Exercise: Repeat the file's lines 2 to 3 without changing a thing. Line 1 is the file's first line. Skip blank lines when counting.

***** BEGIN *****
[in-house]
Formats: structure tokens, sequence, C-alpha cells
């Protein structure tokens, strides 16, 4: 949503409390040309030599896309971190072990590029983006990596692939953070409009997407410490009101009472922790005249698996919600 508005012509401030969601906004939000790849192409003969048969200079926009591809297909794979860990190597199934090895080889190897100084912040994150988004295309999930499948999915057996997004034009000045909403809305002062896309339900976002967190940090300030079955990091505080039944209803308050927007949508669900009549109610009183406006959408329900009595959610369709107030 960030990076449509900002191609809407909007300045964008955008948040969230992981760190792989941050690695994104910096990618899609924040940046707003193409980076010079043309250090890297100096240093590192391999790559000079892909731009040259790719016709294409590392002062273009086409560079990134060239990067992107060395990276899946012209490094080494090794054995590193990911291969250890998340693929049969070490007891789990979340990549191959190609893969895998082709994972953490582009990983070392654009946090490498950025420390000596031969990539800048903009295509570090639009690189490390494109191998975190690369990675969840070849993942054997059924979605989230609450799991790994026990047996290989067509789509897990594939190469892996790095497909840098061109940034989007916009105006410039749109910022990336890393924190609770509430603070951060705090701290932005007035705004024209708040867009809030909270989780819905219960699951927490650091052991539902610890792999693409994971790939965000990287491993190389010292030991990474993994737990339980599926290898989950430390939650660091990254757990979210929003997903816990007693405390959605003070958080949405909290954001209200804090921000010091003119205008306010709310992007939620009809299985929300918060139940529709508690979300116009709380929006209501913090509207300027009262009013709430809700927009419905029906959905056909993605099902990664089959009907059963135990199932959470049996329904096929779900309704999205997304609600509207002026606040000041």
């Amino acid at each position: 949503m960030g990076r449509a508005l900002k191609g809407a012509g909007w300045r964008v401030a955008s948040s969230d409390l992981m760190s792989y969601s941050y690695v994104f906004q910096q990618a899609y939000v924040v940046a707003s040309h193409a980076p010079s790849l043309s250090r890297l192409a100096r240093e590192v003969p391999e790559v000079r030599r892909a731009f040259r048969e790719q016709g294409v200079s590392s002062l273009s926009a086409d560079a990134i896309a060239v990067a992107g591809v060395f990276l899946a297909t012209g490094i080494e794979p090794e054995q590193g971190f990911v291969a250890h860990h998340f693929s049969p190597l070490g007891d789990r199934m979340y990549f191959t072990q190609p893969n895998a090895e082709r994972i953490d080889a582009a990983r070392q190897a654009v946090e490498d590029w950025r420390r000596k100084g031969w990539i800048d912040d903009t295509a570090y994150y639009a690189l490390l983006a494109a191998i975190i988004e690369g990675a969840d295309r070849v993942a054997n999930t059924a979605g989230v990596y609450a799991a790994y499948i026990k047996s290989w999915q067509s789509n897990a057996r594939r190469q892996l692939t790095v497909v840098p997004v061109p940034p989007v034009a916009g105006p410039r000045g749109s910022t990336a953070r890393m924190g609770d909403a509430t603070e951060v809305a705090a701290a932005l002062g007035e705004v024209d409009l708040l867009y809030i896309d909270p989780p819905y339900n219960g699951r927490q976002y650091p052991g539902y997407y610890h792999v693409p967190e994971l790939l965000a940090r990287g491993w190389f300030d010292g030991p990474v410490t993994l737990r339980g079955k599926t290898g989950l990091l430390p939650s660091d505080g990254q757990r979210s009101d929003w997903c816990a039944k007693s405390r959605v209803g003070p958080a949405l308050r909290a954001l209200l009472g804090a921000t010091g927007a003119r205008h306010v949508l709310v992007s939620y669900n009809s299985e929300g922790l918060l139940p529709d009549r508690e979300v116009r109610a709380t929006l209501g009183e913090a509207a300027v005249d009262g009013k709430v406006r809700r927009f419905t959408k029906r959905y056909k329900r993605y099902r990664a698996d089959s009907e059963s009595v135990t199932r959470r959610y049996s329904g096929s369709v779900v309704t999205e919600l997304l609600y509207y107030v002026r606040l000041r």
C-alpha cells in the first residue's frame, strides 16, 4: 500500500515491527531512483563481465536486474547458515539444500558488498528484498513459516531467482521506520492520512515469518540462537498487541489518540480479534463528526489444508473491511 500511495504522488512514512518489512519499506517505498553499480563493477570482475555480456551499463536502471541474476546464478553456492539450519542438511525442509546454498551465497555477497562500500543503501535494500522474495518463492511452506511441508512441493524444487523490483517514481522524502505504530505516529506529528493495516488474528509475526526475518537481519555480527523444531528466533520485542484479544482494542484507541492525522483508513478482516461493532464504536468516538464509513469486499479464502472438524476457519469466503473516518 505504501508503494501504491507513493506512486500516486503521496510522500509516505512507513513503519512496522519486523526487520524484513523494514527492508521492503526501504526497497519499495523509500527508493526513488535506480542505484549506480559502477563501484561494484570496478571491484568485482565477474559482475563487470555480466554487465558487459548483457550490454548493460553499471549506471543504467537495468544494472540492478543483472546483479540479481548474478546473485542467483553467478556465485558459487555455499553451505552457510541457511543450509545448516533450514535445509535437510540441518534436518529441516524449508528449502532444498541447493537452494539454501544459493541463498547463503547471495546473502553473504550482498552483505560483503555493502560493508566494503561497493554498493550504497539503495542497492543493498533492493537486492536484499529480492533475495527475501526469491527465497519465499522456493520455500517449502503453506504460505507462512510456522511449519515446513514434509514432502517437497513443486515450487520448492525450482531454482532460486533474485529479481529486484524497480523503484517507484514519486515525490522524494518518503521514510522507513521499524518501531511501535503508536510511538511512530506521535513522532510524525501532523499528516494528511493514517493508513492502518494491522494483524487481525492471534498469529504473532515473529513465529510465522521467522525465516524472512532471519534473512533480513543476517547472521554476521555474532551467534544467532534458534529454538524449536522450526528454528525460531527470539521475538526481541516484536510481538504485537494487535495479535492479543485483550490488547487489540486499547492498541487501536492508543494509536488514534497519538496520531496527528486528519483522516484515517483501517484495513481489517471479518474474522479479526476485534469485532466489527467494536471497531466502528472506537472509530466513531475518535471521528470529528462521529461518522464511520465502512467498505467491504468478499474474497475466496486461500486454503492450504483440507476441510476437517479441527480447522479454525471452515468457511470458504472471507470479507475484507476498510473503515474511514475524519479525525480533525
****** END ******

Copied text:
Formats: structure tokens, sequence, C-alpha cells
């Protein structure tokens, strides 16, 4: 949503409390040309030599896309971190072990590029983006990596692939953070409009997407410490009101009472922790005249698996919600 508005012509401030969601906004939000790849192409003969048969200079926009591809297909794979860990190597199934090895080889190897100084912040994150988004295309999930499948999915057996997004034009000045909403809305002062896309339900976002967190940090300030079955990091505080039944209803308050927007949508669900009549109610009183406006959408329900009595959610369709107030 960030990076449509900002191609809407909007300045964008955008948040969230992981760190792989941050690695994104910096990618899609924040940046707003193409980076010079043309250090890297100096240093590192391999790559000079892909731009040259790719016709294409590392002062273009086409560079990134060239990067992107060395990276899946012209490094080494090794054995590193990911291969250890998340693929049969070490007891789990979340990549191959190609893969895998082709994972953490582009990983070392654009946090490498950025420390000596031969990539800048903009295509570090639009690189490390494109191998975190690369990675969840070849993942054997059924979605989230609450799991790994026990047996290989067509789509897990594939190469892996790095497909840098061109940034989007916009105006410039749109910022990336890393924190609770509430603070951060705090701290932005007035705004024209708040867009809030909270989780819905219960699951927490650091052991539902610890792999693409994971790939965000990287491993190389010292030991990474993994737990339980599926290898989950430390939650660091990254757990979210929003997903816990007693405390959605003070958080949405909290954001209200804090921000010091003119205008306010709310992007939620009809299985929300918060139940529709508690979300116009709380929006209501913090509207300027009262009013709430809700927009419905029906959905056909993605099902990664089959009907059963135990199932959470049996329904096929779900309704999205997304609600509207002026606040000041």